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Daughter testifies at corruption trial of Delaware auditor

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DOVER, Del. (AP) — The daughter of Delaware State Auditor Kathy McGuiness testified Wednesday at her mother’s criminal corruption trial, saying she earned her pay after being hired for a part-time job in the auditor’s office but was treated poorly by other staffers.

Elizabeth McGuiness, 20, was called as a prosecution witness after reaching a limited immunity agreement with prosecutors shielding her from any repercussions regarding conflicting statements she had previously made to investigators, including denying she used her personal phone or personal email account for work.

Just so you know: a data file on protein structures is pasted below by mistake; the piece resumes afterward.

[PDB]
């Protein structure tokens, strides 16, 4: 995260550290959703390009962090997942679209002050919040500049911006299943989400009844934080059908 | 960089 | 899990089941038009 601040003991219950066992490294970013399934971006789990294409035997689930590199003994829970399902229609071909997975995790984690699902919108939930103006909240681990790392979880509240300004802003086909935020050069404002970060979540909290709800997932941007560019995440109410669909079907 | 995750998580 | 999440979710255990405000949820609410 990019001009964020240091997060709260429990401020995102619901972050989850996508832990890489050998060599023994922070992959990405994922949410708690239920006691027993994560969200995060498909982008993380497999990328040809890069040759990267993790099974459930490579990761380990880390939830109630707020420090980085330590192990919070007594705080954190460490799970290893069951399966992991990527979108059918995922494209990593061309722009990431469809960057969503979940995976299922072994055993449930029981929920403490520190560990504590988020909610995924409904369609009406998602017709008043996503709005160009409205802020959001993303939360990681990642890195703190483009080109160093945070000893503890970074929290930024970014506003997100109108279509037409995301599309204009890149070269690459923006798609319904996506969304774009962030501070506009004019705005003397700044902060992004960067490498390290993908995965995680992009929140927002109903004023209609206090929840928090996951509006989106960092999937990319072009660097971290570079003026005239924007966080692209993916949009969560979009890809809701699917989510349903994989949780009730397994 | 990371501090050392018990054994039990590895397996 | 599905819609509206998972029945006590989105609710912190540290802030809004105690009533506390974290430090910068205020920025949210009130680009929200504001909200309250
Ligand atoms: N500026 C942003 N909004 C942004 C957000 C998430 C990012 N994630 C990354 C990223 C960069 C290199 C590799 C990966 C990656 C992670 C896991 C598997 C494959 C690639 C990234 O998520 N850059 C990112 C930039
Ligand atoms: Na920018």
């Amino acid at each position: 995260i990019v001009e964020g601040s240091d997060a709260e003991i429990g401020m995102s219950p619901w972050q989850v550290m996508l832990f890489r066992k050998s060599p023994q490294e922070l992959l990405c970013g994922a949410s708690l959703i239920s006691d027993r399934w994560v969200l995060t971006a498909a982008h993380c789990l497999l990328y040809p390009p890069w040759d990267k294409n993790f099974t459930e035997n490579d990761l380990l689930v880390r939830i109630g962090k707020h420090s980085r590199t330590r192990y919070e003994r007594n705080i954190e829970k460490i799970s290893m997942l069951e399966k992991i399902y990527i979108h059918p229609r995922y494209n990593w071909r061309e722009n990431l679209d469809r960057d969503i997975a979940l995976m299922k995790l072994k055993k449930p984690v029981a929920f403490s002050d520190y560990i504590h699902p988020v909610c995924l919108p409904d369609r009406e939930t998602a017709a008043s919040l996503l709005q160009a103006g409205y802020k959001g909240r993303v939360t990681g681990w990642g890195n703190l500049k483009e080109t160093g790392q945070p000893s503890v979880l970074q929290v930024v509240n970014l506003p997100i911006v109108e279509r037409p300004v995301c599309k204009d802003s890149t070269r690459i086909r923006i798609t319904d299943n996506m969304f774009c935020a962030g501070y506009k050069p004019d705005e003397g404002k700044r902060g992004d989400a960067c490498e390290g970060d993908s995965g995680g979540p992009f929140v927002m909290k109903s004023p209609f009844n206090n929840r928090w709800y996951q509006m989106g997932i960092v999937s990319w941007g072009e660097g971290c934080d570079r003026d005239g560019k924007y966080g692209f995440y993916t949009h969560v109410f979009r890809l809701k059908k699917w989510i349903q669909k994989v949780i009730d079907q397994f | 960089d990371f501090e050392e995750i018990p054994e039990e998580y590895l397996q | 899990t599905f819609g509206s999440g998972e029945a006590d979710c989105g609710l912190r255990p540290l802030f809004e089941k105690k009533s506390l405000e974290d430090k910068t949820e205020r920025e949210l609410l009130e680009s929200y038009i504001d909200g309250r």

Kathy McGuiness, a Democrat elected in 2018, is responsible as state auditor for rooting out government fraud, waste and abuse. She is being tried on felony counts of theft and witness intimidation, and misdemeanor charges of official misconduct, conflict of interest and noncompliance with procurement laws.

Prosecutors allege, among other things, that McGuiness hired her daughter and her best friend as temporary employees in 2020, even though other temporary employees had left because of the lack of available work amid the coronavirus pandemic.

Authorities allege that in hiring her daughter and exercising control over taxpayer money with which she was paid, McGuiness engaged in theft of state money and conflict of interest.